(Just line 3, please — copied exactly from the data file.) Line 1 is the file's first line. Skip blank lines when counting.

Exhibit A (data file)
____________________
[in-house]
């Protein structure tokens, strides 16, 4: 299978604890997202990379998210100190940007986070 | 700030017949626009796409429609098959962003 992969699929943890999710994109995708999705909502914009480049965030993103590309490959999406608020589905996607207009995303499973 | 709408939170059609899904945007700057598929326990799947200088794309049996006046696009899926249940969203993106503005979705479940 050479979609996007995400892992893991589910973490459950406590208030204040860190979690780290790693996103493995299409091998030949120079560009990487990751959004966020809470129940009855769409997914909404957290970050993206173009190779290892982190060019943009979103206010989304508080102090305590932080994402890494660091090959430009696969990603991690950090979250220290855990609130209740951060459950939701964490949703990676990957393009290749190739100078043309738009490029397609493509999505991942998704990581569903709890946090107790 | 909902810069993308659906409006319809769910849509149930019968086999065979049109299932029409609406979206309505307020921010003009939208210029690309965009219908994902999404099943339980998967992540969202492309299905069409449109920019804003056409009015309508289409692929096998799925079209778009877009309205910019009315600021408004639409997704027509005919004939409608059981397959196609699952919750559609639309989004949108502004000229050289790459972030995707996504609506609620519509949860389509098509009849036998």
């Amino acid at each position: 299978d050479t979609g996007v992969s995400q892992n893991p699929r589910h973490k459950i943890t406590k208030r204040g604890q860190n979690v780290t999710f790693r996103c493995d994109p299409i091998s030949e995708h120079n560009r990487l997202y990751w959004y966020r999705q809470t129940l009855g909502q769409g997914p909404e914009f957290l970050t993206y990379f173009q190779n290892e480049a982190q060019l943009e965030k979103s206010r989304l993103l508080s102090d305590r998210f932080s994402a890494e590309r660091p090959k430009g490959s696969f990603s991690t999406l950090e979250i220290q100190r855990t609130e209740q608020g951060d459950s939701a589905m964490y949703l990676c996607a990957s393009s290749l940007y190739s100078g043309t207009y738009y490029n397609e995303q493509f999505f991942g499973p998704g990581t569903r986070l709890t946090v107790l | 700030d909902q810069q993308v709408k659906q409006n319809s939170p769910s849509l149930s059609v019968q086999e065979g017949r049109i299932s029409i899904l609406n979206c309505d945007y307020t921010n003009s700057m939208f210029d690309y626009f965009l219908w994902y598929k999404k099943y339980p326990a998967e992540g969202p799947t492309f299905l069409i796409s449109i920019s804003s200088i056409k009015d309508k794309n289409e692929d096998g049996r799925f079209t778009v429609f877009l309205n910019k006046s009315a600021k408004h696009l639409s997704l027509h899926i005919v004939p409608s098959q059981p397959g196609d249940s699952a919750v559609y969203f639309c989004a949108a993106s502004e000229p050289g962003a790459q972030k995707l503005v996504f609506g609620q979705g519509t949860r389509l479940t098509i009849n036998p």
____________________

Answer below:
């Amino acid at each position: 299978d050479t979609g996007v992969s995400q892992n893991p699929r589910h973490k459950i943890t406590k208030r204040g604890q860190n979690v780290t999710f790693r996103c493995d994109p299409i091998s030949e995708h120079n560009r990487l997202y990751w959004y966020r999705q809470t129940l009855g909502q769409g997914p909404e914009f957290l970050t993206y990379f173009q190779n290892e480049a982190q060019l943009e965030k979103s206010r989304l993103l508080s102090d305590r998210f932080s994402a890494e590309r660091p090959k430009g490959s696969f990603s991690t999406l950090e979250i220290q100190r855990t609130e209740q608020g951060d459950s939701a589905m964490y949703l990676c996607a990957s393009s290749l940007y190739s100078g043309t207009y738009y490029n397609e995303q493509f999505f991942g499973p998704g990581t569903r986070l709890t946090v107790l | 700030d909902q810069q993308v709408k659906q409006n319809s939170p769910s849509l149930s059609v019968q086999e065979g017949r049109i299932s029409i899904l609406n979206c309505d945007y307020t921010n003009s700057m939208f210029d690309y626009f965009l219908w994902y598929k999404k099943y339980p326990a998967e992540g969202p799947t492309f299905l069409i796409s449109i920019s804003s200088i056409k009015d309508k794309n289409e692929d096998g049996r799925f079209t778009v429609f877009l309205n910019k006046s009315a600021k408004h696009l639409s997704l027509h899926i005919v004939p409608s098959q059981p397959g196609d249940s699952a919750v559609y969203f639309c989004a949108a993106s502004e000229p050289g962003a790459q972030k995707l503005v996504f609506g609620q979705g519509t949860r389509l479940t098509i009849n036998p």